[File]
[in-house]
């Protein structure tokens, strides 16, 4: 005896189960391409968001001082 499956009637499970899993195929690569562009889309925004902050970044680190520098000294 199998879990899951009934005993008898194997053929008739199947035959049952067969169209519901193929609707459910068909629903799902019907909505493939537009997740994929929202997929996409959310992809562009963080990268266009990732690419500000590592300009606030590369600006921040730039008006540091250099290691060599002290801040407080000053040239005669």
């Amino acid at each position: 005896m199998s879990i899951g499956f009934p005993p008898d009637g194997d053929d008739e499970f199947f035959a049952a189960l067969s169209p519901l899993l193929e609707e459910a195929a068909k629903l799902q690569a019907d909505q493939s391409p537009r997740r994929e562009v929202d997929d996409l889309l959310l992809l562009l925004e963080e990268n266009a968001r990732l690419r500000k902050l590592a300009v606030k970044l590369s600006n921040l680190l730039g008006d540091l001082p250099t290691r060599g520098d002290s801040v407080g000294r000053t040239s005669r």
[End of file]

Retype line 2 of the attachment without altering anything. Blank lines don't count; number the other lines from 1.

């Protein structure tokens, strides 16, 4: 005896189960391409968001001082 499956009637499970899993195929690569562009889309925004902050970044680190520098000294 199998879990899951009934005993008898194997053929008739199947035959049952067969169209519901193929609707459910068909629903799902019907909505493939537009997740994929929202997929996409959310992809562009963080990268266009990732690419500000590592300009606030590369600006921040730039008006540091250099290691060599002290801040407080000053040239005669």